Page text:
Recovery and rehabilitation during and after the COVID-19 pandemic: framework for supporting people

This paper provides a strategic framework with overarching principles and high-level recommendations, which inform and shape the provision of rehabilitation and recovery services across Scotland for the coronavirus (COVID-19) period and post coronavirus (COVID-19).

7. Prehabilitation

Prehabilitation is the process of improving a person’s functional abilities and mental resilience ahead of events that are stressful to the body and/ or mental health and wellbeing, in order to minimise impairments, which can occur after these events. Examples of stressful events to the body include planned medical treatments (such as major surgery, chemotherapy and radiotherapy) but can also apply to unexpected stressors (such as being infected with coronavirus (COVID-19)).

Components of prehabilitation include supported self-management optimising pre-existing health conditions, improving physical function through exercise, nutritional support, optimising social connectedness and psychological wellbeing. The benefits of prehabilitation include empowerment of people before and during their treatment (using a person-centred approach), improved physical and psychological wellbeing, which can improve recovery after events that are stressful to the body, and longer-term benefits for health and wellbeing.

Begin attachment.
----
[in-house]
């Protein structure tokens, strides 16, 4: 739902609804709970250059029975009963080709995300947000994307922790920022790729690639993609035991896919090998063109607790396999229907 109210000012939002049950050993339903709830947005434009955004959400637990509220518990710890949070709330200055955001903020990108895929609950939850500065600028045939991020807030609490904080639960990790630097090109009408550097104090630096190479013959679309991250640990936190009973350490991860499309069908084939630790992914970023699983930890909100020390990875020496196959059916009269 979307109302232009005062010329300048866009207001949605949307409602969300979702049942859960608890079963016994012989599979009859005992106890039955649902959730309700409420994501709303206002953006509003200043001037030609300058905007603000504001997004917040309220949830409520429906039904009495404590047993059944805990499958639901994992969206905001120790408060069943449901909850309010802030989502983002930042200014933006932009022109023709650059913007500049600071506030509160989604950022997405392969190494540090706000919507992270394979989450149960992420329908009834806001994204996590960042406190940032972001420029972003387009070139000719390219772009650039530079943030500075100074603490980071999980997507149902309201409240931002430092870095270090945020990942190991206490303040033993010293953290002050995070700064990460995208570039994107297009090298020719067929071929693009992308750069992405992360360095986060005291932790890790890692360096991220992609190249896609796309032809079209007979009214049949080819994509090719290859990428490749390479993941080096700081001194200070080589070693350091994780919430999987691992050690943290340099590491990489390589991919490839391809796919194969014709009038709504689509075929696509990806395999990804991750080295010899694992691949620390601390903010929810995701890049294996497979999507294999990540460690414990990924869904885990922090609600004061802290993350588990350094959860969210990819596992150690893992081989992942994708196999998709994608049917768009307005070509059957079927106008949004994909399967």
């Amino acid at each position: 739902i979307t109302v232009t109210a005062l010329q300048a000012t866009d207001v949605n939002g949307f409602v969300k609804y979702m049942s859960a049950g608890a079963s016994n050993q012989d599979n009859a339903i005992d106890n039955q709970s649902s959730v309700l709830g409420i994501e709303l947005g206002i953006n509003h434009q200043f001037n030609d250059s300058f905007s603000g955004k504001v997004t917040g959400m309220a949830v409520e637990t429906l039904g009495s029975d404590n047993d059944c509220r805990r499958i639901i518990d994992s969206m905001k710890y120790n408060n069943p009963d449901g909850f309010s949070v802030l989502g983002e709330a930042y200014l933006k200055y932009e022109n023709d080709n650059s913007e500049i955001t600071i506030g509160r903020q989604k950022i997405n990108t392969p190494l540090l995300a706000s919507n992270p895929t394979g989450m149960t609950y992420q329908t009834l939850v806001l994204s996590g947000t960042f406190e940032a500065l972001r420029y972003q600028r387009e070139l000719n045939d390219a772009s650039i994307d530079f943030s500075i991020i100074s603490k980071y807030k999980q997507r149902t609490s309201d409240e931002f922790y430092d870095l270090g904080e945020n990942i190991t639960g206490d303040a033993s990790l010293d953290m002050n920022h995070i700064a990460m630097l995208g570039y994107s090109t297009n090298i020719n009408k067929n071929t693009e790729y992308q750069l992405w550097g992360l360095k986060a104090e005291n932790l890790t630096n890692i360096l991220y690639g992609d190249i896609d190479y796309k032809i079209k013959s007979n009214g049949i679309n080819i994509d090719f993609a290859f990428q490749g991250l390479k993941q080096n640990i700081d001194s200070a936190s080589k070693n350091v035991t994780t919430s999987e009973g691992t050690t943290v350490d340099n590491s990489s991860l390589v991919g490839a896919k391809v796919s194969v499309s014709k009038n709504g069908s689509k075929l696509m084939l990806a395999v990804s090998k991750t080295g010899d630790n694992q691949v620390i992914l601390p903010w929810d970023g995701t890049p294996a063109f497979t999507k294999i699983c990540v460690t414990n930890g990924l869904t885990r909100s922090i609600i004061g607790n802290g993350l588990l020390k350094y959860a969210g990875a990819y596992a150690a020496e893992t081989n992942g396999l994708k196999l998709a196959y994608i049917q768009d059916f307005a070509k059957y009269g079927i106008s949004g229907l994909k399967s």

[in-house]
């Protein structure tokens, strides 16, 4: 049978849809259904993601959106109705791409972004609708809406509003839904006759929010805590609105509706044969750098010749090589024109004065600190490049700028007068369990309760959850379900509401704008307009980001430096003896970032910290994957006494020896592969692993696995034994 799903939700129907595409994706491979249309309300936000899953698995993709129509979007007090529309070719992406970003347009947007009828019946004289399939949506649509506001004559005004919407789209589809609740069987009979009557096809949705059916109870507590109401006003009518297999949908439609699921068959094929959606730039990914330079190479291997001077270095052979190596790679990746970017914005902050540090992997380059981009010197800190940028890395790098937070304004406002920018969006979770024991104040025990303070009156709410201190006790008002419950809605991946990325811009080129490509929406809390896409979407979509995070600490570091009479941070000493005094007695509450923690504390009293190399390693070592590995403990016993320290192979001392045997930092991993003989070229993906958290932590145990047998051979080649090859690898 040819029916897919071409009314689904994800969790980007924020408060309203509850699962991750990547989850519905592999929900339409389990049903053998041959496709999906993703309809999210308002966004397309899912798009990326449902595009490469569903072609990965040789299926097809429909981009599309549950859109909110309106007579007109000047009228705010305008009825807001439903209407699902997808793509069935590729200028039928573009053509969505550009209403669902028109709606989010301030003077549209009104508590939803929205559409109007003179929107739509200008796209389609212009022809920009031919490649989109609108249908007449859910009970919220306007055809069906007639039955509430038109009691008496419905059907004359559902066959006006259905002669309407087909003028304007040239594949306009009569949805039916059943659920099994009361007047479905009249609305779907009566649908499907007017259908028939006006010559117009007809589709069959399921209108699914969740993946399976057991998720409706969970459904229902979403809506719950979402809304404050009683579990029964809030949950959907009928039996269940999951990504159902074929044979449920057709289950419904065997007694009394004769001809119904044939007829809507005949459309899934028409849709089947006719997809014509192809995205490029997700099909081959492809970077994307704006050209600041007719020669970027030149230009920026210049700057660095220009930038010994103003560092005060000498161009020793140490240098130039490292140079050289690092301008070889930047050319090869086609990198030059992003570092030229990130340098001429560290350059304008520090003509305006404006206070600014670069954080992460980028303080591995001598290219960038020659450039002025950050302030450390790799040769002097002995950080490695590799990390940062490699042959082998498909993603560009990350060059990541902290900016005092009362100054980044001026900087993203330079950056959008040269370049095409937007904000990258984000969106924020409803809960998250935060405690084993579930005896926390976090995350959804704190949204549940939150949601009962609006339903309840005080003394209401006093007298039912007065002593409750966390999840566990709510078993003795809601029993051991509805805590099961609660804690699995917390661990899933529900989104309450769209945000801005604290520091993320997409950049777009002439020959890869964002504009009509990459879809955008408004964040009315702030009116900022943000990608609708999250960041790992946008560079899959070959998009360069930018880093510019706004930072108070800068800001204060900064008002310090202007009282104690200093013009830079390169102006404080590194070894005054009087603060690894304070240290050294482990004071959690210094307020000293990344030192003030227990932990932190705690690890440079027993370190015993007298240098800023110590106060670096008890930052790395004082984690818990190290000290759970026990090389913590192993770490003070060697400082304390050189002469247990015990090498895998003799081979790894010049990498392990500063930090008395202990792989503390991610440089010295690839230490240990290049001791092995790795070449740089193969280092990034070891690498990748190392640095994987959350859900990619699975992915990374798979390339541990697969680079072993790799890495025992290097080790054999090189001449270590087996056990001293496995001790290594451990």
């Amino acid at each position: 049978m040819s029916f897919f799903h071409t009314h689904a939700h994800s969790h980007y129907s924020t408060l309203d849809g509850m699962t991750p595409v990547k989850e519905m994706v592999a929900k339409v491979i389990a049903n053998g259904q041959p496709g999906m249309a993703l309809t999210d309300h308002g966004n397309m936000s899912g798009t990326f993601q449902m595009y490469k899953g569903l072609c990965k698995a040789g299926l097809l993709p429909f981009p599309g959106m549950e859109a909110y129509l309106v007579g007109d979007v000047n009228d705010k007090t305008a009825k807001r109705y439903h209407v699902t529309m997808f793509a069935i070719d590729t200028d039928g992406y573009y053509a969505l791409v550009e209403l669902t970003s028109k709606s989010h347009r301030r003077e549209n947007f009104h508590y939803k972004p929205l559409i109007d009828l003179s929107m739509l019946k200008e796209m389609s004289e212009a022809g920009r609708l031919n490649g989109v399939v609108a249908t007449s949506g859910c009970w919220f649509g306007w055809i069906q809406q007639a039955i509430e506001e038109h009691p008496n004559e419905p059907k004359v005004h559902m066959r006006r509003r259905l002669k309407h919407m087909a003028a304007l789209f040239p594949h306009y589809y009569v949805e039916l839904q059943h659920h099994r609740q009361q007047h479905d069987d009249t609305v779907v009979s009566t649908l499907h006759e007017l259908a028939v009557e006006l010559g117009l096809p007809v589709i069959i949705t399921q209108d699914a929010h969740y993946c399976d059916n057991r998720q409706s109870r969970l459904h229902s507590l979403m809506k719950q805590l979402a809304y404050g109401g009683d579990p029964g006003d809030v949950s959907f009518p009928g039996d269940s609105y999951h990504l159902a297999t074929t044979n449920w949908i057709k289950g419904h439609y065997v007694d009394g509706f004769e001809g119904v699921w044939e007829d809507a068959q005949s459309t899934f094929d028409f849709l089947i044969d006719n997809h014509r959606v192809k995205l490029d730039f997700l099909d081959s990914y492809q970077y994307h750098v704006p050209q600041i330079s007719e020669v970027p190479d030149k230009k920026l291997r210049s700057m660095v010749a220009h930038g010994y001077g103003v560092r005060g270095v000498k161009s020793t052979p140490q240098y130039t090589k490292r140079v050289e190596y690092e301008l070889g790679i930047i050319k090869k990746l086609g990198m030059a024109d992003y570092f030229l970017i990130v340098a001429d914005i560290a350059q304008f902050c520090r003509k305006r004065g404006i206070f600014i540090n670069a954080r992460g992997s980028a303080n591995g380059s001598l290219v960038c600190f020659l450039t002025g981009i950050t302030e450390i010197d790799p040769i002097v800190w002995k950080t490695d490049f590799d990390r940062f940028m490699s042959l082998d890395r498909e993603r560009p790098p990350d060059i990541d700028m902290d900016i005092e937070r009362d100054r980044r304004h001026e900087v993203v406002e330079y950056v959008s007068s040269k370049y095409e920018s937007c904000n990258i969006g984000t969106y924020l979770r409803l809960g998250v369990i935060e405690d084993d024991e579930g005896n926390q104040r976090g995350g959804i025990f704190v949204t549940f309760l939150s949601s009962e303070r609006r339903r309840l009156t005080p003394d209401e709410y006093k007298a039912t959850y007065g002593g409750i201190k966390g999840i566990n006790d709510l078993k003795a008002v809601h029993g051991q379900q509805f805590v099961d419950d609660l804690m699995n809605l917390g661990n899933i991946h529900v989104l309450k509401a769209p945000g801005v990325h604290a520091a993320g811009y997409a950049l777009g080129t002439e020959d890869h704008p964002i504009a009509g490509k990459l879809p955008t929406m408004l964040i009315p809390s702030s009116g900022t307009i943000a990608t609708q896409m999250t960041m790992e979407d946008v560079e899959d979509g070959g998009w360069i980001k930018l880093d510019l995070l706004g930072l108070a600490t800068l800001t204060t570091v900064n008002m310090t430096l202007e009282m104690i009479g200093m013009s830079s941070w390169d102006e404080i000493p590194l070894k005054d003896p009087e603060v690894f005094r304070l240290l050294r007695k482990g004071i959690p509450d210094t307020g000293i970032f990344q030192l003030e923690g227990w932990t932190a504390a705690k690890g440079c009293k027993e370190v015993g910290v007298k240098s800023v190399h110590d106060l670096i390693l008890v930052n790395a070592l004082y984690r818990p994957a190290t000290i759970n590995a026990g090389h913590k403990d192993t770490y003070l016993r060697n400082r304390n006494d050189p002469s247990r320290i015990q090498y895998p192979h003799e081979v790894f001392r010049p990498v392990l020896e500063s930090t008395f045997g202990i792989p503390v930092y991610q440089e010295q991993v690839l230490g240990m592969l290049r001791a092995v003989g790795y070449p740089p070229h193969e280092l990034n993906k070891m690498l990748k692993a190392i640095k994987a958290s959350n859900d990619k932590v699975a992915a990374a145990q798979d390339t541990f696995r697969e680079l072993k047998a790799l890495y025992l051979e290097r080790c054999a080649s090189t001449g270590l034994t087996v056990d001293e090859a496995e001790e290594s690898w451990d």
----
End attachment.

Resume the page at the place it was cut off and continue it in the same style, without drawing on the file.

The coronavirus (COVID-19) virus pandemic has resulted in impairments for some people as a result of delayed healthcare treatments and social restrictions (which can lead to decreased physical activity, changes in nutritional intake and decreased psychological wellbeing). As a result, a public health approach to prehabilitation where early intervention for prevention is warranted to maximise resilience and promote general health and wellbeing.



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